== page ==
Ten years later, and we in the San Joaquin Valley are still recovering from the housing foreclosure crisis. Thousands were forced from their homes, and many families lost their entire nest eggs.
Some Valley communities are still feeling the social and economic effects.
From the depths of the Great Recession to this day, I have worked to bring home the necessary resources to fight the harmful impacts of the foreclosure crisis. My staff and I brought together partners from the U.S. Department of Housing and Urban Development, the Federal Reserve Bank, and local and California agencies for a series of foreclosure workshops during which participants could meet with counselors and access crucial resources.
We helped victims of the financial crisis with loan modifications or payment deferment programs. We also helped navigate the complex legal and financial problems that many throughout our Valley faced – especially in Merced County.
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In Congress, I have opposed loan limit reductions which would make it harder for Californians to get mortgages. I supported federal housing finance reform that winds down Freddie Mac and Fannie Mae while maintaining an explicit federal guarantee to create stability in the housing market. Additionally, I introduced legislation to allow responsible homeowners to take advantage of low-interest rates to refinance existing mortgages.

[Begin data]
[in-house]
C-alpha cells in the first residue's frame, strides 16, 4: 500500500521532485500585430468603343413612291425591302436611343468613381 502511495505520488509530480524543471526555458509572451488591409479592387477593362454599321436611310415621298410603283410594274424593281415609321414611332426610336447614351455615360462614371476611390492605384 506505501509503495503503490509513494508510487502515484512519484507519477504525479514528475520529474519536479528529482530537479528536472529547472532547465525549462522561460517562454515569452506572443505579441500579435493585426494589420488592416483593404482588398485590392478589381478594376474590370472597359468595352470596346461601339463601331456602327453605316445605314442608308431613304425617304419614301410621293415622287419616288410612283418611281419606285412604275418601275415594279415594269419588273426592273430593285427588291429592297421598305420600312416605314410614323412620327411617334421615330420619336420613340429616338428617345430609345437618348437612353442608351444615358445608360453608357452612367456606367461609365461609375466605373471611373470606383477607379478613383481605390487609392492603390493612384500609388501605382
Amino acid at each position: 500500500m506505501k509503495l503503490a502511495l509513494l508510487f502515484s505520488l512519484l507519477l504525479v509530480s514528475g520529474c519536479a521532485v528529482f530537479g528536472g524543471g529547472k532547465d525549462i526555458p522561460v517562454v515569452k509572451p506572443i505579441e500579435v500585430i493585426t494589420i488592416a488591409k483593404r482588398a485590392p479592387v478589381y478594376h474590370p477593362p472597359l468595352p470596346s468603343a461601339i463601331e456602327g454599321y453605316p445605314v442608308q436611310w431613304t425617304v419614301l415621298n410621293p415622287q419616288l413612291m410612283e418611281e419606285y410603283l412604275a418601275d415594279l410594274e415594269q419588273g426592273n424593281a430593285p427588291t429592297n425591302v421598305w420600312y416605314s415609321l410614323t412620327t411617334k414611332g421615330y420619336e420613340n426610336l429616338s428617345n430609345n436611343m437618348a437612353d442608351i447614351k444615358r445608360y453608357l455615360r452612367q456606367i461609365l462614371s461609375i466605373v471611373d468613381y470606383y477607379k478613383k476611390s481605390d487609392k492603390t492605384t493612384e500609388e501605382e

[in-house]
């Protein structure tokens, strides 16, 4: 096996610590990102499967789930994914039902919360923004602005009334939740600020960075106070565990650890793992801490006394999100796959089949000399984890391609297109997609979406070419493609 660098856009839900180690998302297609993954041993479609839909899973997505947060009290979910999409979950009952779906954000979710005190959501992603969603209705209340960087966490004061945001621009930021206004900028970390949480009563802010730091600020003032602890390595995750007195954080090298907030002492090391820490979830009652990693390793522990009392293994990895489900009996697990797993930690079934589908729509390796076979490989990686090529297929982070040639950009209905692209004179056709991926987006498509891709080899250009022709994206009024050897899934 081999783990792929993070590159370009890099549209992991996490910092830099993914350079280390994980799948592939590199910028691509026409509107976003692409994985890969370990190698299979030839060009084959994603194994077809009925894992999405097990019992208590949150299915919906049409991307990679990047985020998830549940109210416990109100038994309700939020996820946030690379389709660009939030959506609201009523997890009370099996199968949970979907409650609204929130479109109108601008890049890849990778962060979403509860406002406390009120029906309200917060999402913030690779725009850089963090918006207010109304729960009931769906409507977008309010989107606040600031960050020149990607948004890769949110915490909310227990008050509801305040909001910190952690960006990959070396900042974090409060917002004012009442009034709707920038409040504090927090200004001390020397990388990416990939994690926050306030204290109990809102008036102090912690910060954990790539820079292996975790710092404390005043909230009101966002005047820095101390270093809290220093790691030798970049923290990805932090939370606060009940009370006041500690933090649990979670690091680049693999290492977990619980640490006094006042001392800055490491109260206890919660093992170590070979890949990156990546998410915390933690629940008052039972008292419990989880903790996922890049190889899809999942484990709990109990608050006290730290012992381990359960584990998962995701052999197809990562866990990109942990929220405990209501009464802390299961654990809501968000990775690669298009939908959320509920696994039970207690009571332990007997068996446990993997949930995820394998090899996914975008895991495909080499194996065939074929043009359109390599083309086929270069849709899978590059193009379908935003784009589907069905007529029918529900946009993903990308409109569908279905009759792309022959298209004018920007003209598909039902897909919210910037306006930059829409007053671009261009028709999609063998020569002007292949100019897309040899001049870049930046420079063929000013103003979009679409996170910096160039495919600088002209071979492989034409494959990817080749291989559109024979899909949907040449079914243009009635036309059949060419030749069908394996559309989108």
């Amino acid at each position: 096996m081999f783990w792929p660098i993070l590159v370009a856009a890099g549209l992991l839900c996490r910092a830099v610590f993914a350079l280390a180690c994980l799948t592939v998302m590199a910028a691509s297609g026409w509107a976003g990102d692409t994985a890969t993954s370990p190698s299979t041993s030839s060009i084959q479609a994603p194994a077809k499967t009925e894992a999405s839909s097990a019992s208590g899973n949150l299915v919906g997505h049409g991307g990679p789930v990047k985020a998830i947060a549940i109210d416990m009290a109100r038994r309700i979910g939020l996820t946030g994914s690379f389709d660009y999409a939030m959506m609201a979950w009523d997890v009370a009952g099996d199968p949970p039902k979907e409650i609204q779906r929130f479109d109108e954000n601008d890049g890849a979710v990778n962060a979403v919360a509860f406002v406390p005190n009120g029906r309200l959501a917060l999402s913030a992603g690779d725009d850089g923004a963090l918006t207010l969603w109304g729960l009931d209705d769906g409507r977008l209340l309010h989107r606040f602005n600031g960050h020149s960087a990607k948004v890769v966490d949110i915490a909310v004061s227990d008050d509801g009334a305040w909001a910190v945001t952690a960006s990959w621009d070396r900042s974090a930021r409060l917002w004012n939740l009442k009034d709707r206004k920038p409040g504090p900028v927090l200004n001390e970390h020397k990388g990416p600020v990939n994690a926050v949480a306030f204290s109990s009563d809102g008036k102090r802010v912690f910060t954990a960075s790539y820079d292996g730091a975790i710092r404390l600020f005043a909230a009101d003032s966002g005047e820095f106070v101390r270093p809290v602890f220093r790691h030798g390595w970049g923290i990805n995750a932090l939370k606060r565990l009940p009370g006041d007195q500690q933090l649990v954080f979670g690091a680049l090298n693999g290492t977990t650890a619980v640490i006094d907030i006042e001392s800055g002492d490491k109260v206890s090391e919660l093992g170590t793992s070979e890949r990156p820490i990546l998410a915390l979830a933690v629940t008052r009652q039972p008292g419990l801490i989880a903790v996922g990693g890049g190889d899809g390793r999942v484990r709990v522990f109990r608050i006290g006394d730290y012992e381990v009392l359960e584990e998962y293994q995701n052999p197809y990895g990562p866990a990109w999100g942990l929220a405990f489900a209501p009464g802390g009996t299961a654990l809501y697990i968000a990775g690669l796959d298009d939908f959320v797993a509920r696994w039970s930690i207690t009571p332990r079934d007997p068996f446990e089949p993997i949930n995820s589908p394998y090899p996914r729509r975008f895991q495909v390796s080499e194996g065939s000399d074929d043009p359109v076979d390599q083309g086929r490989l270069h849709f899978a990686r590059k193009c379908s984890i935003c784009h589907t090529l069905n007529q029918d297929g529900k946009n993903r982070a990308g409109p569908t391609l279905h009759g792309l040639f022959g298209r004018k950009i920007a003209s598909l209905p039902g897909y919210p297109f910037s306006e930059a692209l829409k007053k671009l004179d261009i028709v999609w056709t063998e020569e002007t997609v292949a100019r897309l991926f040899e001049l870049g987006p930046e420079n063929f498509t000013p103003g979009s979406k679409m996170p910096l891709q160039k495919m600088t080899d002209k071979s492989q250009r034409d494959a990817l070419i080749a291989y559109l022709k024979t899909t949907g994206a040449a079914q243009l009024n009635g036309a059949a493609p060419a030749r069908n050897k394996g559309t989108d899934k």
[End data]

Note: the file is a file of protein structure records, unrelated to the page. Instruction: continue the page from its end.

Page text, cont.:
Every day my staff and I help constituents avoid foreclosure by cutting through red tape at government agencies and mortgage servicers.
But as we all know, affordable, safe and secure housing remains a challenge for many in the Valley and throughout California. That is why last week I supported the largest pro-housing bill to come out of Congress this decade: the Economic Growth, Regulatory Relief, and Consumer Protection Act.
The legislation includes provisions that will help lenders provide affordable credit for consumers, businesses and homeowners.
During the financial crisis, many larger banks abandoned people and businesses trying to get smaller loans. Community banks and credit unions have long been the backbone of banking and financial services in the Valley. These smaller local lenders have relationships with the people of the Valley, providing affordable loans for homes, farms and dairies, and small businesses.
A significant portion of the Act removes the unnecessary regulatory burdens that unintentionally prevent community banks and credit unions from providing the affordable loans essential for home ownership and small business growth.
The legislation also provides the Consumer Financial Protection Bureau the ability to fight lenders who do not fully disclose the terms of Property Assessed Clean Energy loans. Overall, the legislation clears the way for local banks and credit unions to inject more capital into communities like ours, which will give us more opportunities to grow and thrive.
June is National Homeownership Month. Let’s use this as an opportunity to focus on Merced County’s continued recovery from the housing crisis, especially the importance of home ownership and the county’s economic growth. There is much to be done, but by working together in a bipartisan effort we can help all citizens of the Valley reach for the American dream of owning a home.
Jim Costa represents California’s 16th Congressional District, which includes Fresno, Madera and Merced counties.